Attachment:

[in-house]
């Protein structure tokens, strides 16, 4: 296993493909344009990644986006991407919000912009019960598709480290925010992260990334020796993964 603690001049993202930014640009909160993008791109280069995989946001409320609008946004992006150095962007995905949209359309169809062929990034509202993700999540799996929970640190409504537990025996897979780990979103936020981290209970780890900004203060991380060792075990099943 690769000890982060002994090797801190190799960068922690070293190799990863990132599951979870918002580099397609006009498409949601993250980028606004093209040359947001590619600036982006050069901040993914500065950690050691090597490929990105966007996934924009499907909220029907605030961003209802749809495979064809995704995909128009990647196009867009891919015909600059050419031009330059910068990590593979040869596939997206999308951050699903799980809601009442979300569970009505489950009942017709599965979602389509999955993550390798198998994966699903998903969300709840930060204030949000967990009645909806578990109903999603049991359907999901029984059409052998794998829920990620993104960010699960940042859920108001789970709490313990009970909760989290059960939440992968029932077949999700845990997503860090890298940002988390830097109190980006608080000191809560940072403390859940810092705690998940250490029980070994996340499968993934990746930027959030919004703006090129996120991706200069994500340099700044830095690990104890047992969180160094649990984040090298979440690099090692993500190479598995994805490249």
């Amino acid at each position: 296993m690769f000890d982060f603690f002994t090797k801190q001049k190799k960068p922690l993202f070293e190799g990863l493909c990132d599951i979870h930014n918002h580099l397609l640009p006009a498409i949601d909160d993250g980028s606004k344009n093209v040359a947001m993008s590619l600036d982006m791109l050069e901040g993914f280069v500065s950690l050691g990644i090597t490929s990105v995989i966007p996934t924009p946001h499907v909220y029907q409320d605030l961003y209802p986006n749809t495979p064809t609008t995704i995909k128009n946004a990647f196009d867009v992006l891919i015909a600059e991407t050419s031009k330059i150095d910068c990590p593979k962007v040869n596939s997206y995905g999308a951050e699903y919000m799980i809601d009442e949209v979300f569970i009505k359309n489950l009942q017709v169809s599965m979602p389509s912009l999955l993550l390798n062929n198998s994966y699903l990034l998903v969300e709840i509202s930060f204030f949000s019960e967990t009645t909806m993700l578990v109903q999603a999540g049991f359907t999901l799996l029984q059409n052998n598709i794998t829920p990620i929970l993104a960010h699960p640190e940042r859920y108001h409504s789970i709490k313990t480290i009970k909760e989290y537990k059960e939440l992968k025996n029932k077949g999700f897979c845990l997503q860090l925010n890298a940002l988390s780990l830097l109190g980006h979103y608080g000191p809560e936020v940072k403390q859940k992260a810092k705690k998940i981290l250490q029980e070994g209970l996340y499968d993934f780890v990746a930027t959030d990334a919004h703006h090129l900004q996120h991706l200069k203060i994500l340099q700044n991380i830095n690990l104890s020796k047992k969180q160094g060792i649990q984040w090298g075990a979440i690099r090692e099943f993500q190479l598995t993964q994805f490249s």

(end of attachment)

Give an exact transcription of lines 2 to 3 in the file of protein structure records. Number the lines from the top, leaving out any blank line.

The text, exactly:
């Protein structure tokens, strides 16, 4: 296993493909344009990644986006991407919000912009019960598709480290925010992260990334020796993964 603690001049993202930014640009909160993008791109280069995989946001409320609008946004992006150095962007995905949209359309169809062929990034509202993700999540799996929970640190409504537990025996897979780990979103936020981290209970780890900004203060991380060792075990099943 690769000890982060002994090797801190190799960068922690070293190799990863990132599951979870918002580099397609006009498409949601993250980028606004093209040359947001590619600036982006050069901040993914500065950690050691090597490929990105966007996934924009499907909220029907605030961003209802749809495979064809995704995909128009990647196009867009891919015909600059050419031009330059910068990590593979040869596939997206999308951050699903799980809601009442979300569970009505489950009942017709599965979602389509999955993550390798198998994966699903998903969300709840930060204030949000967990009645909806578990109903999603049991359907999901029984059409052998794998829920990620993104960010699960940042859920108001789970709490313990009970909760989290059960939440992968029932077949999700845990997503860090890298940002988390830097109190980006608080000191809560940072403390859940810092705690998940250490029980070994996340499968993934990746930027959030919004703006090129996120991706200069994500340099700044830095690990104890047992969180160094649990984040090298979440690099090692993500190479598995994805490249």
């Amino acid at each position: 296993m690769f000890d982060f603690f002994t090797k801190q001049k190799k960068p922690l993202f070293e190799g990863l493909c990132d599951i979870h930014n918002h580099l397609l640009p006009a498409i949601d909160d993250g980028s606004k344009n093209v040359a947001m993008s590619l600036d982006m791109l050069e901040g993914f280069v500065s950690l050691g990644i090597t490929s990105v995989i966007p996934t924009p946001h499907v909220y029907q409320d605030l961003y209802p986006n749809t495979p064809t609008t995704i995909k128009n946004a990647f196009d867009v992006l891919i015909a600059e991407t050419s031009k330059i150095d910068c990590p593979k962007v040869n596939s997206y995905g999308a951050e699903y919000m799980i809601d009442e949209v979300f569970i009505k359309n489950l009942q017709v169809s599965m979602p389509s912009l999955l993550l390798n062929n198998s994966y699903l990034l998903v969300e709840i509202s930060f204030f949000s019960e967990t009645t909806m993700l578990v109903q999603a999540g049991f359907t999901l799996l029984q059409n052998n598709i794998t829920p990620i929970l993104a960010h699960p640190e940042r859920y108001h409504s789970i709490k313990t480290i009970k909760e989290y537990k059960e939440l992968k025996n029932k077949g999700f897979c845990l997503q860090l925010n890298a940002l988390s780990l830097l109190g980006h979103y608080g000191p809560e936020v940072k403390q859940k992260a810092k705690k998940i981290l250490q029980e070994g209970l996340y499968d993934f780890v990746a930027t959030d990334a919004h703006h090129l900004q996120h991706l200069k203060i994500l340099q700044n991380i830095n690990l104890s020796k047992k969180q160094g060792i649990q984040w090298g075990a979440i690099r090692e099943f993500q190479l598995t993964q994805f490249s």